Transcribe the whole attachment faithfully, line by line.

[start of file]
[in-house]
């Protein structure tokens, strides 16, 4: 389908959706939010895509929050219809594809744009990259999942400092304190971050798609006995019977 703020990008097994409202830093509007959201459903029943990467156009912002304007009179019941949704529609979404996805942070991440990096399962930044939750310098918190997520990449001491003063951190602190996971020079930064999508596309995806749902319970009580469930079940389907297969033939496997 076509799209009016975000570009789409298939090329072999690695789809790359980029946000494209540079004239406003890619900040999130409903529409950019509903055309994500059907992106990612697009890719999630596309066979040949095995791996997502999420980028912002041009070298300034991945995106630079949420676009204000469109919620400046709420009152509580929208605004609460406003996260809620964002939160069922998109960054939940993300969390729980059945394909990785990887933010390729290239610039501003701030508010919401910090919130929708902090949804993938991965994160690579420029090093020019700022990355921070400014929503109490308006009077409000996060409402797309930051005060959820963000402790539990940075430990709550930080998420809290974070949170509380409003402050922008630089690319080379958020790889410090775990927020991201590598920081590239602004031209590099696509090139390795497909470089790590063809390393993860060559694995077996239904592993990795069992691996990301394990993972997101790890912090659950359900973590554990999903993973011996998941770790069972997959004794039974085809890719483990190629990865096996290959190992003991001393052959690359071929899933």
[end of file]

[in-house]
């Protein structure tokens, strides 16, 4: 389908959706939010895509929050219809594809744009990259999942400092304190971050798609006995019977 703020990008097994409202830093509007959201459903029943990467156009912002304007009179019941949704529609979404996805942070991440990096399962930044939750310098918190997520990449001491003063951190602190996971020079930064999508596309995806749902319970009580469930079940389907297969033939496997 076509799209009016975000570009789409298939090329072999690695789809790359980029946000494209540079004239406003890619900040999130409903529409950019509903055309994500059907992106990612697009890719999630596309066979040949095995791996997502999420980028912002041009070298300034991945995106630079949420676009204000469109919620400046709420009152509580929208605004609460406003996260809620964002939160069922998109960054939940993300969390729980059945394909990785990887933010390729290239610039501003701030508010919401910090919130929708902090949804993938991965994160690579420029090093020019700022990355921070400014929503109490308006009077409000996060409402797309930051005060959820963000402790539990940075430990709550930080998420809290974070949170509380409003402050922008630089690319080379958020790889410090775990927020991201590598920081590239602004031209590099696509090139390795497909470089790590063809390393993860060559694995077996239904592993990795069992691996990301394990993972997101790890912090659950359900973590554990999903993973011996998941770790069972997959004794039974085809890719483990190629990865096996290959190992003991001393052959690359071929899933």